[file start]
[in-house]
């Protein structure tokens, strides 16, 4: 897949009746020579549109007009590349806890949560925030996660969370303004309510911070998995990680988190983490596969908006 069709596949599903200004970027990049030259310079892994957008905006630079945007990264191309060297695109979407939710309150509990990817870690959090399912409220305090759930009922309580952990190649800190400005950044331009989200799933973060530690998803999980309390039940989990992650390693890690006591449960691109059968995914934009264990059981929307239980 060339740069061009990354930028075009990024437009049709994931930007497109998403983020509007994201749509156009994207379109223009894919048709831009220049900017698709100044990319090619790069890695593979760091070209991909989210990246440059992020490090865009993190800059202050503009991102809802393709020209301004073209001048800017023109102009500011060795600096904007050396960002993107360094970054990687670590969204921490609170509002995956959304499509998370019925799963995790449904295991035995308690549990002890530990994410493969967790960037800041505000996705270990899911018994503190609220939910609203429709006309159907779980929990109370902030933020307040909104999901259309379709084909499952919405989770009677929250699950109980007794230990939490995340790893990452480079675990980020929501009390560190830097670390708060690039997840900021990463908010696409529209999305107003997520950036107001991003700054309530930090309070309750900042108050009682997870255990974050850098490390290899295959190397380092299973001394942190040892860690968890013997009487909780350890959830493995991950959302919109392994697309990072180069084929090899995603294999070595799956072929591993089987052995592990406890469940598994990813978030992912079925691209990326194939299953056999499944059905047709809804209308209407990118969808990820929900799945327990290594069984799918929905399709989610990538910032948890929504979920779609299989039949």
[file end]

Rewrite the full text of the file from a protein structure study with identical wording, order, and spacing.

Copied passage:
[in-house]
């Protein structure tokens, strides 16, 4: 897949009746020579549109007009590349806890949560925030996660969370303004309510911070998995990680988190983490596969908006 069709596949599903200004970027990049030259310079892994957008905006630079945007990264191309060297695109979407939710309150509990990817870690959090399912409220305090759930009922309580952990190649800190400005950044331009989200799933973060530690998803999980309390039940989990992650390693890690006591449960691109059968995914934009264990059981929307239980 060339740069061009990354930028075009990024437009049709994931930007497109998403983020509007994201749509156009994207379109223009894919048709831009220049900017698709100044990319090619790069890695593979760091070209991909989210990246440059992020490090865009993190800059202050503009991102809802393709020209301004073209001048800017023109102009500011060795600096904007050396960002993107360094970054990687670590969204921490609170509002995956959304499509998370019925799963995790449904295991035995308690549990002890530990994410493969967790960037800041505000996705270990899911018994503190609220939910609203429709006309159907779980929990109370902030933020307040909104999901259309379709084909499952919405989770009677929250699950109980007794230990939490995340790893990452480079675990980020929501009390560190830097670390708060690039997840900021990463908010696409529209999305107003997520950036107001991003700054309530930090309070309750900042108050009682997870255990974050850098490390290899295959190397380092299973001394942190040892860690968890013997009487909780350890959830493995991950959302919109392994697309990072180069084929090899995603294999070595799956072929591993089987052995592990406890469940598994990813978030992912079925691209990326194939299953056999499944059905047709809804209308209407990118969808990820929900799945327990290594069984799918929905399709989610990538910032948890929504979920779609299989039949």